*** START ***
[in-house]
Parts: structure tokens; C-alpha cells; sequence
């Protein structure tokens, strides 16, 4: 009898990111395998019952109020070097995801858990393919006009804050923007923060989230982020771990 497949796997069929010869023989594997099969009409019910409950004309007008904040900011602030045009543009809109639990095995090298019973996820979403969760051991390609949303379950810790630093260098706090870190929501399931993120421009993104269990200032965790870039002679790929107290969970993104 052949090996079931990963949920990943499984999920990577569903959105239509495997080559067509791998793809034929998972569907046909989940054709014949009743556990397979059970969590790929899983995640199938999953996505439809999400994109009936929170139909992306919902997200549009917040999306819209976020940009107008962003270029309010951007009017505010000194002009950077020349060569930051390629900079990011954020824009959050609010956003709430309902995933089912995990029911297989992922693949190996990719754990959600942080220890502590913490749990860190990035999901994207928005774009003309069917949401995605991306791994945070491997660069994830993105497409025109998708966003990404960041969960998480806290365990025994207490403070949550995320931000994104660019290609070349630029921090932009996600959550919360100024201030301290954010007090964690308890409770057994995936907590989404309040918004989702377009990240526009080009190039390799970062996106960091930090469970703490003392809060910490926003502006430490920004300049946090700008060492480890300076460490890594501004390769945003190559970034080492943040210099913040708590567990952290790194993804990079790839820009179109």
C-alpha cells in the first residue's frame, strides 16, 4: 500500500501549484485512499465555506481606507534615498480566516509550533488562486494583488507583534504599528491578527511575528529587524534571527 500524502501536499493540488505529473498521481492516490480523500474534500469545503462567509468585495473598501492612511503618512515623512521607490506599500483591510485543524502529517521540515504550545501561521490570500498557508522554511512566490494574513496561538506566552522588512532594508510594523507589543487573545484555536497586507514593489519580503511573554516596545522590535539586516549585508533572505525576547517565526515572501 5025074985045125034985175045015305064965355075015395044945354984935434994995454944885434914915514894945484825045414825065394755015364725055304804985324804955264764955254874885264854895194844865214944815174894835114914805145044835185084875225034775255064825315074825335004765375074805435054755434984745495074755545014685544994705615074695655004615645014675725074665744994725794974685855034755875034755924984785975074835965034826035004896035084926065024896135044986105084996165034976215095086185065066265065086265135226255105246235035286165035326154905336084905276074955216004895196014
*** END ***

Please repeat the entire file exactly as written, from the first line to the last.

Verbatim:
[in-house]
Parts: structure tokens; C-alpha cells; sequence
């Protein structure tokens, strides 16, 4: 009898990111395998019952109020070097995801858990393919006009804050923007923060989230982020771990 497949796997069929010869023989594997099969009409019910409950004309007008904040900011602030045009543009809109639990095995090298019973996820979403969760051991390609949303379950810790630093260098706090870190929501399931993120421009993104269990200032965790870039002679790929107290969970993104 052949090996079931990963949920990943499984999920990577569903959105239509495997080559067509791998793809034929998972569907046909989940054709014949009743556990397979059970969590790929899983995640199938999953996505439809999400994109009936929170139909992306919902997200549009917040999306819209976020940009107008962003270029309010951007009017505010000194002009950077020349060569930051390629900079990011954020824009959050609010956003709430309902995933089912995990029911297989992922693949190996990719754990959600942080220890502590913490749990860190990035999901994207928005774009003309069917949401995605991306791994945070491997660069994830993105497409025109998708966003990404960041969960998480806290365990025994207490403070949550995320931000994104660019290609070349630029921090932009996600959550919360100024201030301290954010007090964690308890409770057994995936907590989404309040918004989702377009990240526009080009190039390799970062996106960091930090469970703490003392809060910490926003502006430490920004300049946090700008060492480890300076460490890594501004390769945003190559970034080492943040210099913040708590567990952290790194993804990079790839820009179109």
C-alpha cells in the first residue's frame, strides 16, 4: 500500500501549484485512499465555506481606507534615498480566516509550533488562486494583488507583534504599528491578527511575528529587524534571527 500524502501536499493540488505529473498521481492516490480523500474534500469545503462567509468585495473598501492612511503618512515623512521607490506599500483591510485543524502529517521540515504550545501561521490570500498557508522554511512566490494574513496561538506566552522588512532594508510594523507589543487573545484555536497586507514593489519580503511573554516596545522590535539586516549585508533572505525576547517565526515572501 5025074985045125034985175045015305064965355075015395044945354984935434994995454944885434914915514894945484825045414825065394755015364725055304804985324804955264764955254874885264854895194844865214944815174894835114914805145044835185084875225034775255064825315074825335004765375074805435054755434984745495074755545014685544994705615074695655004615645014675725074665744994725794974685855034755875034755924984785975074835965034826035004896035084926065024896135044986105084996165034976215095086185065066265065086265135226255105246235035286165035326154905336084905276074955216004895196014